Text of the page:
What’s In A Name?
The name of this potato threw me off. Apple … is this an apple? In stores they are just known as Pink Fir potatoes, but when I researched these delightful little potatoes – the actual name is Pink Fir Apple. Cute name!
On my quest to sample as many different variety of potatoes as possible, these beauties were first on my list.
The first time I tasted these potatoes, my sister in law brought them over from her garden. Her husband is an avid gardener and that particular year, he grew these knobbly looking things. I laughed when she brought them over. They were small, skinny and knobbly. Were these really potatoes? I didn’t know what to do with them!
Fast forward a few years and these potatoes were top of my list. Not for any particular reason, they just were.
What Are Pink Fir Apple Potatoes?
Pink Fir Apple potatoes are an old French variety which can be traced back to at least 1850. They are one of the oldest and more expensive variety of potatoes. They’re not popular or commonly available in supermarkets and your usual grocery stores. You would be more inclined to find them in specialist, independent shops and grocers. This particular pack was from Natoora and purchased through my favourite online grocery store Ocado. They were a tad expensive – £2.99 for 500g.
This specialist variety – also can be described as “fingerling” potatoes, are usually long, narrow and knobbly – they actually look like little sweet potatoes, well that’s what my mother thought they were.
The skin has a light pinky brown colour, knobbly with obvious dents and brown spots. When sliced, the flesh is yellowy and with subtle pink streaks running through it (not all the potatoes will have these pink streaks). It reminds me of a raspberry ripple ice-cream.
The shape of these potatoes are unique and does catch your eye, often with a little giggle. They are not your average looking potato. The shapes of Pink Fir Apple are unpredictable, you never know what shape you’re going to dig up. I delightfully received this unusual shaped potato in my pack. I adorned it with little goggly eyes and a smile, it was just too cute not to bring it to life!
To start off my potato fascination, I am going to cook these potatoes three ways: chips (or fries as some may call), boiled and roasted.
Chips / Fries
The knobbly feature of these potatoes doesn’t give a smooth peel, I quite liked the spots of pink skin on the flesh. These long skinny fingerlings were easy to just quarter lengthways for the chips.
I always par boil my potatoes, allow them to cool completely before frying them in oil to make chips. I believe this method makes the best chips. I deep fried this small batch of Pink Fir Apple potatoes for about 4 minutes until they were nicely browned. I removed them from the oil using a slotted spoon and drained them on some kitchen paper to remove excess oil.
I sprinkled them with a little Maldon sea salt and had a little nibble.
I found that the Pink Fir Apple potato chips were not so soft and fluffy on the inside. I presume this is because these are waxy potatoes and their nature is not to become fluffy when boiled. They remained firm but cooked in the centre, the outside of the chip was a little greasy from the oil and it gave the chip a slightly soggy texture but it still had a nice buttery flavour.
Boiled Potatoes – With and Without Skin
For boiled potatoes, I boiled some with and some without the skin. Some people like them with and some people like them without. Pink Fir Apple potatoes have a thin skin which are easy to eat.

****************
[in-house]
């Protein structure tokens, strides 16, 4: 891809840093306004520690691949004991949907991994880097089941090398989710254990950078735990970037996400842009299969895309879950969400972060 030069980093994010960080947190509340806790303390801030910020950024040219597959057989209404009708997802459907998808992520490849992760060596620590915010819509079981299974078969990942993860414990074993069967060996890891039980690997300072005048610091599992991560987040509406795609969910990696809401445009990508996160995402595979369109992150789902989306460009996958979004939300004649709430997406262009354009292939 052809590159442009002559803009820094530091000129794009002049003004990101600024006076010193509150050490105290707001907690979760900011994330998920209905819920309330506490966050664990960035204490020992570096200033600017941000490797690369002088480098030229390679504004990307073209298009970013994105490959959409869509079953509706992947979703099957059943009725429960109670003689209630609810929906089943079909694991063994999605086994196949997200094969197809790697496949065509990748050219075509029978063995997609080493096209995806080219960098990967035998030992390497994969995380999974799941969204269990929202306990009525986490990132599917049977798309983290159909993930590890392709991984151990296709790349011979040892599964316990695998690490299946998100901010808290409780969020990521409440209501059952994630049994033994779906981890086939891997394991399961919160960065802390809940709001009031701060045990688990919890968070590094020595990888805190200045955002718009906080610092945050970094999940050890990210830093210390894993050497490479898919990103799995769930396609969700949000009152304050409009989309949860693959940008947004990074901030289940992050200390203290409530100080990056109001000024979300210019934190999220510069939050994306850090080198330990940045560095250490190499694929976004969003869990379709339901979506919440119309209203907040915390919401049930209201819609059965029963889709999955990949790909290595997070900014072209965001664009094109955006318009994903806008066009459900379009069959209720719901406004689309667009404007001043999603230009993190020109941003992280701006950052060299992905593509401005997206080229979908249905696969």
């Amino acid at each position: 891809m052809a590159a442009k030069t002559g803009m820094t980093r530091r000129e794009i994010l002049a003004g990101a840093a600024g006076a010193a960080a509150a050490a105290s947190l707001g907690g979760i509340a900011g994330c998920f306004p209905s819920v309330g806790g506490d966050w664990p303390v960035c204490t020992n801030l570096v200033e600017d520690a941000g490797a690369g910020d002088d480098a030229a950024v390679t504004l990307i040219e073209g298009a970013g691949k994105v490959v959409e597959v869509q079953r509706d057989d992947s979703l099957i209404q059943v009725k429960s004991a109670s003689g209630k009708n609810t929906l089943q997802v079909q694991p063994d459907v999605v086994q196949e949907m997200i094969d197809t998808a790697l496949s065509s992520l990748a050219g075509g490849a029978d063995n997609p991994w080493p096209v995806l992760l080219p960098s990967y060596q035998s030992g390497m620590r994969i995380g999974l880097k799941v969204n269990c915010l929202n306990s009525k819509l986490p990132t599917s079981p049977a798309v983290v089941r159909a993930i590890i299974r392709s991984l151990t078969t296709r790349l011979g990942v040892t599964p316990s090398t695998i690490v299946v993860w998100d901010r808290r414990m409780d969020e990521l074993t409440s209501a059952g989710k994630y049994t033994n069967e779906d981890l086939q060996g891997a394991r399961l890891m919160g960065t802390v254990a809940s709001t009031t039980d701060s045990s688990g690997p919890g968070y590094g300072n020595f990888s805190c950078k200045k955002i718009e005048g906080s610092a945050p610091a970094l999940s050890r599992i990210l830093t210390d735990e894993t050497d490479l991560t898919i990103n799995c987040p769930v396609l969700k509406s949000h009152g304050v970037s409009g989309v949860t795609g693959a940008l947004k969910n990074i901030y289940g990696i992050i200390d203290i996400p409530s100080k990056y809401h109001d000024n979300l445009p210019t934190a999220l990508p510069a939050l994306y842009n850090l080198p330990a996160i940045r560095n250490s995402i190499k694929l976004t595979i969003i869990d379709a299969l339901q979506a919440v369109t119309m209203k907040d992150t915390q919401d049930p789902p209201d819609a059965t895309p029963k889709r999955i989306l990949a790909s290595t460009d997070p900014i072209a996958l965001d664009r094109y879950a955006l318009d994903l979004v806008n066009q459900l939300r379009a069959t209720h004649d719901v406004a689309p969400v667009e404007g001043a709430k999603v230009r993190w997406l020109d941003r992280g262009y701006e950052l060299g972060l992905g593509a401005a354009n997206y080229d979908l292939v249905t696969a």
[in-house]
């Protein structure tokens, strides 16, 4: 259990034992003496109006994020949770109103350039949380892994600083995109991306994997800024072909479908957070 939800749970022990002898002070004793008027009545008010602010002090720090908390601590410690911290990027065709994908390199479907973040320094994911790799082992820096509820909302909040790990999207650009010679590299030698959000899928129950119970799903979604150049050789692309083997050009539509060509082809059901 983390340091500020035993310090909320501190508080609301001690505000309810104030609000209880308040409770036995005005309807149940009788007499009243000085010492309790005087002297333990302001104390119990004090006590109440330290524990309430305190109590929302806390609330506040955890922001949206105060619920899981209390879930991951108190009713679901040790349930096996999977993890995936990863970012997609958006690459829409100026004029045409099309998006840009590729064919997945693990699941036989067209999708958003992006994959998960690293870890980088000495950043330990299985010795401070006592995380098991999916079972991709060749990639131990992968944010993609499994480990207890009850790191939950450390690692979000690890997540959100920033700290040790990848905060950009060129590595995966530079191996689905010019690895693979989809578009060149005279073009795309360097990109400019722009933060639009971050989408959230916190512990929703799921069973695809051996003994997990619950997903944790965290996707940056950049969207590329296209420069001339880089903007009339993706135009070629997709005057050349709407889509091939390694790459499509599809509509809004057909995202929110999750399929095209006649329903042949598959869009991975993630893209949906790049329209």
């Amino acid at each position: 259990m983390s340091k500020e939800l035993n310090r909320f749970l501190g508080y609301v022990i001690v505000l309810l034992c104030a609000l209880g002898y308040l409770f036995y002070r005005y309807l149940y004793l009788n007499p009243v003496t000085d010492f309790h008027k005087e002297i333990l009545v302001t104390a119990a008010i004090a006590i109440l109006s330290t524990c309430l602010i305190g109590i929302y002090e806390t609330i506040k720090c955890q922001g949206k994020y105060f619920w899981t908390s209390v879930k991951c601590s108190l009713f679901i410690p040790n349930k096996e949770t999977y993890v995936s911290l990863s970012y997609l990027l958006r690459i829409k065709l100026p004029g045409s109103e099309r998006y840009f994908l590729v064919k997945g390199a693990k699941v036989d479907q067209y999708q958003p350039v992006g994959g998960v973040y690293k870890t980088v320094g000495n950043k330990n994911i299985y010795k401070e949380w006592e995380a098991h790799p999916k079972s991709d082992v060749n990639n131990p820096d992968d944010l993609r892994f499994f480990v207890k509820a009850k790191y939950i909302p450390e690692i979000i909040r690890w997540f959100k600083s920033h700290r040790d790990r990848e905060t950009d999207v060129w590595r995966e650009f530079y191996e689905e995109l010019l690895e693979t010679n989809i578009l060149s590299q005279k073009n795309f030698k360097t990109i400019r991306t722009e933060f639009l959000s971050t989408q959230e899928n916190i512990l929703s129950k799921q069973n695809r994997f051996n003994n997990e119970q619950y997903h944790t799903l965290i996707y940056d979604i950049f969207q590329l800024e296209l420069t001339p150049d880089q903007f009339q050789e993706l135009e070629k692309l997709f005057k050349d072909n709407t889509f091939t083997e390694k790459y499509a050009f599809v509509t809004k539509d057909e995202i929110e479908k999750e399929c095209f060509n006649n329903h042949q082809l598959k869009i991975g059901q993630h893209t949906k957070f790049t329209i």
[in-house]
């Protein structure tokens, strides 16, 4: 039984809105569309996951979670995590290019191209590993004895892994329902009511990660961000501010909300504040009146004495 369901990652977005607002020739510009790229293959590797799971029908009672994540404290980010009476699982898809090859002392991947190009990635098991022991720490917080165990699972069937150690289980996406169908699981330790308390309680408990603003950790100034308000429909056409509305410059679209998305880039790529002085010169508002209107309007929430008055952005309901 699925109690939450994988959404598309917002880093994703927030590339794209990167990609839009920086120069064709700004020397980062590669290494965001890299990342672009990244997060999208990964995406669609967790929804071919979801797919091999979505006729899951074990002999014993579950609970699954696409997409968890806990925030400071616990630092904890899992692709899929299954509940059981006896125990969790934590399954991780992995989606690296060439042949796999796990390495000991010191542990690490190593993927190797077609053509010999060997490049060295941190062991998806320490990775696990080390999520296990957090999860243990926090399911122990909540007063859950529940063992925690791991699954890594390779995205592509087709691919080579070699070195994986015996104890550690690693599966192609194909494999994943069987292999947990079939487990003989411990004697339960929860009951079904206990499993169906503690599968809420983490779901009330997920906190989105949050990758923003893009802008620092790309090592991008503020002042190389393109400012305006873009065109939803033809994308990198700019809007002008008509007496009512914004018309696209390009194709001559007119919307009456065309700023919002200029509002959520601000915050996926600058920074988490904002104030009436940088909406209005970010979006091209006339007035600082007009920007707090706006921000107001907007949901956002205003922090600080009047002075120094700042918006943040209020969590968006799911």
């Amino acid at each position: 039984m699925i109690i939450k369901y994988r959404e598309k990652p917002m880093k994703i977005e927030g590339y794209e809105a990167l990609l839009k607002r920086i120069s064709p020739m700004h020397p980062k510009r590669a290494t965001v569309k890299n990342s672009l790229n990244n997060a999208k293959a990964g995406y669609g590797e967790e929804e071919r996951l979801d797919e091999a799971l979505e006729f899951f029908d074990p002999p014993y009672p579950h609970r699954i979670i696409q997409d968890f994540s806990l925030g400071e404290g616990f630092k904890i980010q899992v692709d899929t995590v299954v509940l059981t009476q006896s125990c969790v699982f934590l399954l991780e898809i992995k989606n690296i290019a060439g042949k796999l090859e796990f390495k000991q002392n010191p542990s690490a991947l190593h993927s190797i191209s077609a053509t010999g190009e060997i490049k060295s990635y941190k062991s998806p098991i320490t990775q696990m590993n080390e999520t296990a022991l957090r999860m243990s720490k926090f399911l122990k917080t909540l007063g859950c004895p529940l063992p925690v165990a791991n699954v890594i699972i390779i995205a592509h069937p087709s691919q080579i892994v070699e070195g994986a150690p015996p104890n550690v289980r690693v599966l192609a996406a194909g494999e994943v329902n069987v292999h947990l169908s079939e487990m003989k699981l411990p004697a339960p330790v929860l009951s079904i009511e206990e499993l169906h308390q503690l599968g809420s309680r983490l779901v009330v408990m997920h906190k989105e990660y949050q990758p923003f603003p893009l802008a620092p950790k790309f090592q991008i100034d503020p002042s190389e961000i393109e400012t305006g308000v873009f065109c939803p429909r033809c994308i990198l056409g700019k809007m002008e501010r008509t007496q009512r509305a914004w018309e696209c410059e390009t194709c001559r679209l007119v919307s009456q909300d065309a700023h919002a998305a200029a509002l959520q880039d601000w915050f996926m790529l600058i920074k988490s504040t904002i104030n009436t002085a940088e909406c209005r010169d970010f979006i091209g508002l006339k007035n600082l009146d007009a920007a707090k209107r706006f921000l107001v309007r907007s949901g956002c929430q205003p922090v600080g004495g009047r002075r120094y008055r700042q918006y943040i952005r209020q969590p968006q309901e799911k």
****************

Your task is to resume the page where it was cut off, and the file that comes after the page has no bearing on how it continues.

I boiled the potatoes in a small pot of water for about 15 minutes. Their waxy texture allowed them to keep their shape whilst being boiled.
The potatoes still retained its lovely yellow colour after being boiled and the skin stayed on too. I find that with the thicker skinned potatoes, the skin usually peels off when they’re being boiled.
They remained firm in texture and had an almost crumbly texture when bitten into. It’s distinct butter flavour shone through more when they were boiled.
Whenever I roast potatoes, I also give them a quick boil in water. It just speeds up the roasting process and also makes for a soft and fluffier roast potato interior allowing for a full crispy exterior. Now, that is what makes a great roastie.
I parboiled these potatoes for about 15 minutes, then roasted them in the oven with some goosefat and a sprinkling of salt. They were roasted at gas mark 7 (220˚C) for about 30 minutes – turning them over a couple of times in the process to get that even brown crispiness.
The Pink Fir potatoes browned really well and developed lovely crispy edges. The inside of the potatoes was soft and buttery – it had a lovely flavour. I roasted some in their skins which I like to do sometimes. These potatoes have a thin skin so they crisp up really well and doesn’t become chewy when bitten into. A dusting of flaked sea-salt really brought out their earthy flavour.
What Happened To The Mash?
I chose not to turn these potatoes into mashed potatoes. This is because of their waxy nature – in my experience waxy potatoes do not mash very well. Mash tends to work better with floury potatoes.
They are novelty aren’t they? I mean, how many potatoes would you need to make a fully fledged bowl of roast potatoes? The potatoes in this pack were not that big, the biggest one was only about 5 inches long and less than 2 inches wide. So you get where I’m coming from in terms of quantity, but for £2.99 for just 500g it would cost a small fortune to serve a big bowl of these during a roast dinner … if you compare that to a big bag of white potatoes for £0.95 for 2.5kg (Sainsbury’s), you don’t get a bargain for your buck with the fingerlings! Don’t get me wrong, they taste great – lovely buttery flavour, but are they they best potato out there? I reserve judgement … until next time.
Best for: roasted potatoes
Price: £2.99 per 500g (price correct as of February 2021)